TABLE OF CONTENTS

PRINT January 1999

World Report

Okwui Enwezor

Things could not have gotten off to a better start for Okwui Enwezor, recently appointed artistic director of the 2002 DOCUMENTA XI. From the conservative daily Frankfurter Allgemeine Zeitung to the lefty weekly Der Spiegel, the usually reserved German press greeted the choice with enthusiasm. The latter chronicled the support for the “young visionary from Nigeria.” Kasper König, for instance—himself a perennial also-ran for the position—described the choice as “unbelievably” great.

The artistic director of the well-received Johannesburg Biennale in 1997 and organizer of a number of large shows in the US, including the Guggenheim’s 1996 “In/Sight: African Photographers,” Enwezor is by no means an unknown in the art world, but the thirty-five-year-old Nigerian-born curator’s CV is out of the ordinary. He’s a relative newcomer, and he came to visual art via the unusual route of political theory and poetry. In 1994 he founded Nka: Journal of Contemporary African Art, and in 1998 he was appointed adjunct curator at the Art Institute of Chicago. What, then, are his aspirations for Documenta XI? “I would hope that my appointment could represent continuity in terms of the integrity and seriousness of Documenta, but also that it signals more attention toward the activities of my generation of curators. My duty is to make a Documenta that does not start by setting limits for itself. This will not be a project of special interests, nor will it try to appeal to those anxious circuits who never see the correlation between art, culture, politics, and history.”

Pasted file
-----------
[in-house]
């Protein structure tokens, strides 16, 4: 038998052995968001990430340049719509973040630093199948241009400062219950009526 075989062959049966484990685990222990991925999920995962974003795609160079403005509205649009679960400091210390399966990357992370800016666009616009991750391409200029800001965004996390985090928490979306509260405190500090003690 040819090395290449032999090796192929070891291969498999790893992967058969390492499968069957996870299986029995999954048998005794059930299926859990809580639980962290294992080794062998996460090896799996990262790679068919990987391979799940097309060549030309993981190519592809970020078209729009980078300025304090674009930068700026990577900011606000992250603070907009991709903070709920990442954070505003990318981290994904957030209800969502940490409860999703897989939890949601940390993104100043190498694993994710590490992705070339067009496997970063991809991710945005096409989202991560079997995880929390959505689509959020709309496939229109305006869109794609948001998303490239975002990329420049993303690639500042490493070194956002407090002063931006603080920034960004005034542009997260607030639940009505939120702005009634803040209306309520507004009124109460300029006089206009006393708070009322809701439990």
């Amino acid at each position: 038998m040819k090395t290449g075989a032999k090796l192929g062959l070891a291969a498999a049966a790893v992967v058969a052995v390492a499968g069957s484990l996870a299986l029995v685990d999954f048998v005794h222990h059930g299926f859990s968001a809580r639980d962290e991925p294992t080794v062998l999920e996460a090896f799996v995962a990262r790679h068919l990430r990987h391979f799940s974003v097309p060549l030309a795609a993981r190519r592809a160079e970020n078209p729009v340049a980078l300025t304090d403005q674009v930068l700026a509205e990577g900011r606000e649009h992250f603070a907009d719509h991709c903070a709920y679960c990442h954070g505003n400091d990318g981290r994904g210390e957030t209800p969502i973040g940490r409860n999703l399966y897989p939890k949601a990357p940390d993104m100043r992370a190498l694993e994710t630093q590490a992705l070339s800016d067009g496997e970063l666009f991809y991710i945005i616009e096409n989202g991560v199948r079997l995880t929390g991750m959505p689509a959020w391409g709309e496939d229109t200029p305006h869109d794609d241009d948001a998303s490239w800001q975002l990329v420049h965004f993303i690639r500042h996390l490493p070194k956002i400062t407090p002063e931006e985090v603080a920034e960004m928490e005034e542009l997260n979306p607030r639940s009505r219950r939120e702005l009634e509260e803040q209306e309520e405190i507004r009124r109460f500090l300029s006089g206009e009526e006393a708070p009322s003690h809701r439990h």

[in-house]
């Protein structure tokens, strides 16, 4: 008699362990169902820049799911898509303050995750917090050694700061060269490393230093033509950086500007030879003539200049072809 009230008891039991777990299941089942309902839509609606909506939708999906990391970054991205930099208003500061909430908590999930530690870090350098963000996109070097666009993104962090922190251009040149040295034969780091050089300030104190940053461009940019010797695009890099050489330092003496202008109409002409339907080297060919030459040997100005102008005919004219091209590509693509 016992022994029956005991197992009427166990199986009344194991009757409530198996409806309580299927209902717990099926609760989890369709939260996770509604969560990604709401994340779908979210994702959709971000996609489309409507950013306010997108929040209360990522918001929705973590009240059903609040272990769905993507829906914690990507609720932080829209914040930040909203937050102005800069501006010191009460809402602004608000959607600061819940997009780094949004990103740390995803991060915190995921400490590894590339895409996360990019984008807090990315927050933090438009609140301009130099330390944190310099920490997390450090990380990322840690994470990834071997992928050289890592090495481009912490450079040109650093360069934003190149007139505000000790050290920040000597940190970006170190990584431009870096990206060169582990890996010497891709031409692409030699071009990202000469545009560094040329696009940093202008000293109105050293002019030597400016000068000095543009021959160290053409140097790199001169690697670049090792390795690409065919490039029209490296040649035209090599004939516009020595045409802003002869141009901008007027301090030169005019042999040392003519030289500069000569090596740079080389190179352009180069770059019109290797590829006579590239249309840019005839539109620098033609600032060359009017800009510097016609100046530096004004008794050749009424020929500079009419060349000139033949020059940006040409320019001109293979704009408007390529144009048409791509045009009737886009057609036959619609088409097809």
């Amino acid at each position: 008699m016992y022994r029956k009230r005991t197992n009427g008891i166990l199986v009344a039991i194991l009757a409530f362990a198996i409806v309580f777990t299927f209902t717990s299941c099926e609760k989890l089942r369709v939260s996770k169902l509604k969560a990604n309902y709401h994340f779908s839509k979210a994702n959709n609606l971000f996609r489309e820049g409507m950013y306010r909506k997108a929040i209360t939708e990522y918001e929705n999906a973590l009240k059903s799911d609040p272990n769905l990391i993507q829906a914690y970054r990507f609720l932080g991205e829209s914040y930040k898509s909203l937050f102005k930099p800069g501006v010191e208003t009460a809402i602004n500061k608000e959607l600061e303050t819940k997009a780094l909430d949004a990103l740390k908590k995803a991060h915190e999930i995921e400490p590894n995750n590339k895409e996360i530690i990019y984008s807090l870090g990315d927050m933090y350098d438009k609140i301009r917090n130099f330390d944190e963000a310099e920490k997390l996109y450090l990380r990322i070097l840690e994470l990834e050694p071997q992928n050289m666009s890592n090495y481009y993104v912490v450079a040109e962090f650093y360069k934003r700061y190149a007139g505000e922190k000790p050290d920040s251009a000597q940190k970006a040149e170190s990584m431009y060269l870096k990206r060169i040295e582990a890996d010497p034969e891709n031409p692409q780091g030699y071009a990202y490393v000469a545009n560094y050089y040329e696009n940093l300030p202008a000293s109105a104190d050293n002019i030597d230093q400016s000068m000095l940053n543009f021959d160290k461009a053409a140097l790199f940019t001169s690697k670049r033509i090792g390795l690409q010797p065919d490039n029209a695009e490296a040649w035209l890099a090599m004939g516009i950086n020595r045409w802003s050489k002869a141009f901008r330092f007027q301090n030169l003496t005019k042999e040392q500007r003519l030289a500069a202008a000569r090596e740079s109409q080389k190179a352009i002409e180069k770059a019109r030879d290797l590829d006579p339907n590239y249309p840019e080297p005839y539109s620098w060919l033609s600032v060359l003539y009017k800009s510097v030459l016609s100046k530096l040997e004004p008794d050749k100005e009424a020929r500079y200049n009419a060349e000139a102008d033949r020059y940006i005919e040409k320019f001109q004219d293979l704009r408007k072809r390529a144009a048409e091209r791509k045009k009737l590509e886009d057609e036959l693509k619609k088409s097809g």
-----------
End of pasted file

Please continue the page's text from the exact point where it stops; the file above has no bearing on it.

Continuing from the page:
The first non-European to organize an installment of Documenta, Enwezor will attempt to revitalize the flagging European megashow. Conscious of the increasing sense of crisis facing large-scale international exhibitions, he is searching for a more personal dialogue with the individual viewer. “To make people respond, it is imperative that Documenta be conceived in an intimate fashion, to give it the quality of being an intimate conversation, even though it may be with a million people.”

How is such intimacy to be produced? That no one knows, but Enwezor seems as up to the task as anyone. I was recently in attendance when he read from his own poetry in front of thirty people in a studio in Stockholm, a format he handled perfectly. A couple of weeks later I saw him work a room of eight hundred at the Cooper Union in New York to equal effect. Clearly, it’s hard not to feel inspired by Enwezor. But how will he perform in front of a million? We can only wait and see.

Daniel Birnbaum